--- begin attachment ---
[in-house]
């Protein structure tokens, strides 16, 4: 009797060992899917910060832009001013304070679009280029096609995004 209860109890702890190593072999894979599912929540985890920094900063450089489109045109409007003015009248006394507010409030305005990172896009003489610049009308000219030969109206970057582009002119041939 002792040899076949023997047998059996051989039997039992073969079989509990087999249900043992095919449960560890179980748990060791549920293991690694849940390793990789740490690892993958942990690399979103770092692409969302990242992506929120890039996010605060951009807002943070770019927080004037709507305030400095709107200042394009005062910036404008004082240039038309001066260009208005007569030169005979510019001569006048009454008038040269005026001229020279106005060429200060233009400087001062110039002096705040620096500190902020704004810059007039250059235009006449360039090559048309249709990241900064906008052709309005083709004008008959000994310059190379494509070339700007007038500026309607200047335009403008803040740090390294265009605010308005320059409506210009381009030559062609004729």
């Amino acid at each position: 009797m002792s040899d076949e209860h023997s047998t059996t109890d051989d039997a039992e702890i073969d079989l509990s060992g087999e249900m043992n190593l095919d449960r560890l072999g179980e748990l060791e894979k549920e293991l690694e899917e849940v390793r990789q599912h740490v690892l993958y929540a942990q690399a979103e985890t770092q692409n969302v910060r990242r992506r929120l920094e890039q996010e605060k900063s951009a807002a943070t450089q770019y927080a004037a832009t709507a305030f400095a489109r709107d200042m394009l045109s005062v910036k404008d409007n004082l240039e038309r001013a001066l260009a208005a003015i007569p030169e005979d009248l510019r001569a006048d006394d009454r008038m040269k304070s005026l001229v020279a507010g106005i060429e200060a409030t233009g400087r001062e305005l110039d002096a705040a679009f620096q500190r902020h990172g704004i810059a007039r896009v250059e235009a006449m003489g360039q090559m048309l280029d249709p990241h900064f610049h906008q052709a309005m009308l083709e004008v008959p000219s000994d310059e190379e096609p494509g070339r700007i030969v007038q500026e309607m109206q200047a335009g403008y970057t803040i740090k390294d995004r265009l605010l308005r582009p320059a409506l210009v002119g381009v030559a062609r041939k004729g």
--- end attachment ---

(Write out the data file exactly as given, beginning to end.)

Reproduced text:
[in-house]
């Protein structure tokens, strides 16, 4: 009797060992899917910060832009001013304070679009280029096609995004 209860109890702890190593072999894979599912929540985890920094900063450089489109045109409007003015009248006394507010409030305005990172896009003489610049009308000219030969109206970057582009002119041939 002792040899076949023997047998059996051989039997039992073969079989509990087999249900043992095919449960560890179980748990060791549920293991690694849940390793990789740490690892993958942990690399979103770092692409969302990242992506929120890039996010605060951009807002943070770019927080004037709507305030400095709107200042394009005062910036404008004082240039038309001066260009208005007569030169005979510019001569006048009454008038040269005026001229020279106005060429200060233009400087001062110039002096705040620096500190902020704004810059007039250059235009006449360039090559048309249709990241900064906008052709309005083709004008008959000994310059190379494509070339700007007038500026309607200047335009403008803040740090390294265009605010308005320059409506210009381009030559062609004729």
């Amino acid at each position: 009797m002792s040899d076949e209860h023997s047998t059996t109890d051989d039997a039992e702890i073969d079989l509990s060992g087999e249900m043992n190593l095919d449960r560890l072999g179980e748990l060791e894979k549920e293991l690694e899917e849940v390793r990789q599912h740490v690892l993958y929540a942990q690399a979103e985890t770092q692409n969302v910060r990242r992506r929120l920094e890039q996010e605060k900063s951009a807002a943070t450089q770019y927080a004037a832009t709507a305030f400095a489109r709107d200042m394009l045109s005062v910036k404008d409007n004082l240039e038309r001013a001066l260009a208005a003015i007569p030169e005979d009248l510019r001569a006048d006394d009454r008038m040269k304070s005026l001229v020279a507010g106005i060429e200060a409030t233009g400087r001062e305005l110039d002096a705040a679009f620096q500190r902020h990172g704004i810059a007039r896009v250059e235009a006449m003489g360039q090559m048309l280029d249709p990241h900064f610049h906008q052709a309005m009308l083709e004008v008959p000219s000994d310059e190379e096609p494509g070339r700007i030969v007038q500026e309607m109206q200047a335009g403008y970057t803040i740090k390294d995004r265009l605010l308005r582009p320059a409506l210009v002119g381009v030559a062609r041939k004729g």